I have watched YSU for the past several years as to their tuition increases compatible to other state institutions of higher education. YSU is a state institution like Toledo, Cincinnati, Cleveland, Wright State, etc... all in depressed areas much like Youngstown. The biggest issue I see with YSU is the gross increases in Presidential pay and creations of jobs that pay six figures in the past 15 years. As many smaller private business' are realizing more lower paying positions create more productivity than a few grossly paid bureaucrats. Even at that most of YSU's students are local, living at home with parents. If students take advantage of the bulk rates they complete an education in 4-4 1/2 years at the price of a new car. Which will last longer? I do realize that on some level students see this as a burden, but way to many students burrow much more than is required for their education. I find it interesting how admittedly some went right to the employees compensation. Many of these employees dealt with pay freezes for over three years none union and union while loosing health benefits, paid compensation time and family benefits do to their spouses having menial jobs in the community. What do you all think these educated people should be compensated? The same as a high school diploma? Many entry level positions on campus are part-time, and pay below the national average in both private and public sector. I do realize that our state and nation are in financial struggles. Yet we need qualified people working at these institutions. This trend of enrollment is a direct result of employment opportunities, Gateway Community College and vocational training, and happens in cycles. Look at the institutions mentioned above. They are experiencing the same difficulties at even higher rates. Kent and Akron lost an even higher percentage of students the last two years. It is hard at times to see how so many can turn on people that they are encouraging their own children to assimilate. If we are going to keep attacking those with an education for their compensation, why would any of us send our children to college for a job where they are going to be hated for their hard work and status? Amazing.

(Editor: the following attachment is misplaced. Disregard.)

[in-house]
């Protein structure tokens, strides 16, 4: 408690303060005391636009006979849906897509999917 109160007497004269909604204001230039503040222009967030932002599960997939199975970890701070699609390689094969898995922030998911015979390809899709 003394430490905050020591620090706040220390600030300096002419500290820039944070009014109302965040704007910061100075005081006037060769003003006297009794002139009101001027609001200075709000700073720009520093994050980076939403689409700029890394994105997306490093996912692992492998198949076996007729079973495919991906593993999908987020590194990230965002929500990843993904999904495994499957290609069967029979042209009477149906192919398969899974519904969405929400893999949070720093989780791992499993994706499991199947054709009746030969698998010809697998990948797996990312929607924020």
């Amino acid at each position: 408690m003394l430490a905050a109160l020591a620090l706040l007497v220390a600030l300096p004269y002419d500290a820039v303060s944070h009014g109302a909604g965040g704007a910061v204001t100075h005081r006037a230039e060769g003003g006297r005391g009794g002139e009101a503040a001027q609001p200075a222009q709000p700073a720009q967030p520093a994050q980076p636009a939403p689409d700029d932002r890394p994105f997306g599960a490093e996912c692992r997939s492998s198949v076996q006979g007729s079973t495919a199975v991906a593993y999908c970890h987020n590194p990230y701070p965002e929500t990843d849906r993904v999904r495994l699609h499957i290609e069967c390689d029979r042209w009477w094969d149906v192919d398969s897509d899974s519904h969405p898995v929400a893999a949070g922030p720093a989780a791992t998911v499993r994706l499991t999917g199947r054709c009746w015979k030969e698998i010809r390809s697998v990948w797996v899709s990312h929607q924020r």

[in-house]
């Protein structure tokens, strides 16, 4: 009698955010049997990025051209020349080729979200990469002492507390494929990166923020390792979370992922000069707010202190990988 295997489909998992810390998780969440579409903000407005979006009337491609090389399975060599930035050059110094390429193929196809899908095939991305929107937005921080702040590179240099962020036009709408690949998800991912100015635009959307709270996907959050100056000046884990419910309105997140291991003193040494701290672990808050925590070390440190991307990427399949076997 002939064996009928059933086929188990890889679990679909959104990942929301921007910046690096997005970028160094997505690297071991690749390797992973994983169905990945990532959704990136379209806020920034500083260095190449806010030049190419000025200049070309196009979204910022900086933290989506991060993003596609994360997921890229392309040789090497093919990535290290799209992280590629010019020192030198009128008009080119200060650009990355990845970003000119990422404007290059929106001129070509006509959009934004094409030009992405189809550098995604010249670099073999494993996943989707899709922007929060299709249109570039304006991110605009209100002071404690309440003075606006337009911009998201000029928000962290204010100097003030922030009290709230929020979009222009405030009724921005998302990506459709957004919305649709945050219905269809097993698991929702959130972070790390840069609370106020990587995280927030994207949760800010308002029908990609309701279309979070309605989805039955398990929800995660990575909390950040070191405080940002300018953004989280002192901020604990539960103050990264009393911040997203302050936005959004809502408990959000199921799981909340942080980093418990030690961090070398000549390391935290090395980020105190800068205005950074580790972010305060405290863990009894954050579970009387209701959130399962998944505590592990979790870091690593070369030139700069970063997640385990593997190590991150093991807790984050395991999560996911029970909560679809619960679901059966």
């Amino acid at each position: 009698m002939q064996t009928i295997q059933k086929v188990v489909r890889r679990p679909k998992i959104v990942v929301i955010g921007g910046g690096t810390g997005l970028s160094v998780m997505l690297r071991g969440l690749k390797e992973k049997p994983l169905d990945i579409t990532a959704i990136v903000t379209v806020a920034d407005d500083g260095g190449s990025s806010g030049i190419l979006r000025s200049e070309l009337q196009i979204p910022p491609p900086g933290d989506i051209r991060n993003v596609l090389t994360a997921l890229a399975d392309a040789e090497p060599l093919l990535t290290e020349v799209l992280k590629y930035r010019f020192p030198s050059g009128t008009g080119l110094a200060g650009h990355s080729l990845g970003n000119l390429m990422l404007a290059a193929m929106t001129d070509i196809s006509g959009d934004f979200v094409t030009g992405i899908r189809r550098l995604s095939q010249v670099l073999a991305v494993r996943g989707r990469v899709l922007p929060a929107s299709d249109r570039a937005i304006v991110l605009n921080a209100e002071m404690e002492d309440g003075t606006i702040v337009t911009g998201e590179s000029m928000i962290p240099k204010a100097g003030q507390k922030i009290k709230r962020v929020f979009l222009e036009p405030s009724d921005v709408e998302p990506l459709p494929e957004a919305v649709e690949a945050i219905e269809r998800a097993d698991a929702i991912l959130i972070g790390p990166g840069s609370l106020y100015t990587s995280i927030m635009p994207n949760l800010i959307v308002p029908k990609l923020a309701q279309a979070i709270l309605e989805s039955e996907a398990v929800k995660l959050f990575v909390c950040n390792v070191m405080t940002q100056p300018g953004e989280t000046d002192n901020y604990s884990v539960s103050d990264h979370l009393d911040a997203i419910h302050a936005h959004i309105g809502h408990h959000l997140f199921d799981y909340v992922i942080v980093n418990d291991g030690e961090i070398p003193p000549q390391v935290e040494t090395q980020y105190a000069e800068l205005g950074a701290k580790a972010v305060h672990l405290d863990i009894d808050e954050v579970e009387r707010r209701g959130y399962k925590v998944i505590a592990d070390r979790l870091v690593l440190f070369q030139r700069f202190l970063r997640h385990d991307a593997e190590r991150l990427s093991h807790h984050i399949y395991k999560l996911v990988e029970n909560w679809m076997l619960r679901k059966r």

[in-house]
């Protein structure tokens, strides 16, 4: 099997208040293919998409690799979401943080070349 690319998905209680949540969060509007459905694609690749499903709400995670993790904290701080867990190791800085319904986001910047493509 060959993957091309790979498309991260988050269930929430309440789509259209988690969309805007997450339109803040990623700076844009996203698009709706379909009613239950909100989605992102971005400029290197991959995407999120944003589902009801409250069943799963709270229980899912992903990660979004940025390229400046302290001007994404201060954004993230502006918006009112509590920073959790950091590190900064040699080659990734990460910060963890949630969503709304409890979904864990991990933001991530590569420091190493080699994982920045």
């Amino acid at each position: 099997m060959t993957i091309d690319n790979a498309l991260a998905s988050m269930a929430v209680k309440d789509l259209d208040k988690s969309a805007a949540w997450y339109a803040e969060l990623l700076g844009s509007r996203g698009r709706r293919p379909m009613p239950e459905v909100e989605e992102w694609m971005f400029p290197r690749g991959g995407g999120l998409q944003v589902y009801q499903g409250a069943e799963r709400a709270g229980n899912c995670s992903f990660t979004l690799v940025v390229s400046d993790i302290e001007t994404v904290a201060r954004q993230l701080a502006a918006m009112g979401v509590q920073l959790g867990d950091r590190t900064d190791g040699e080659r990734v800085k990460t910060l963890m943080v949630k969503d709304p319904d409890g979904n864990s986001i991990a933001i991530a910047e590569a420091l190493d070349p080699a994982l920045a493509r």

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8Dagwood(129 comments)posted 8 months ago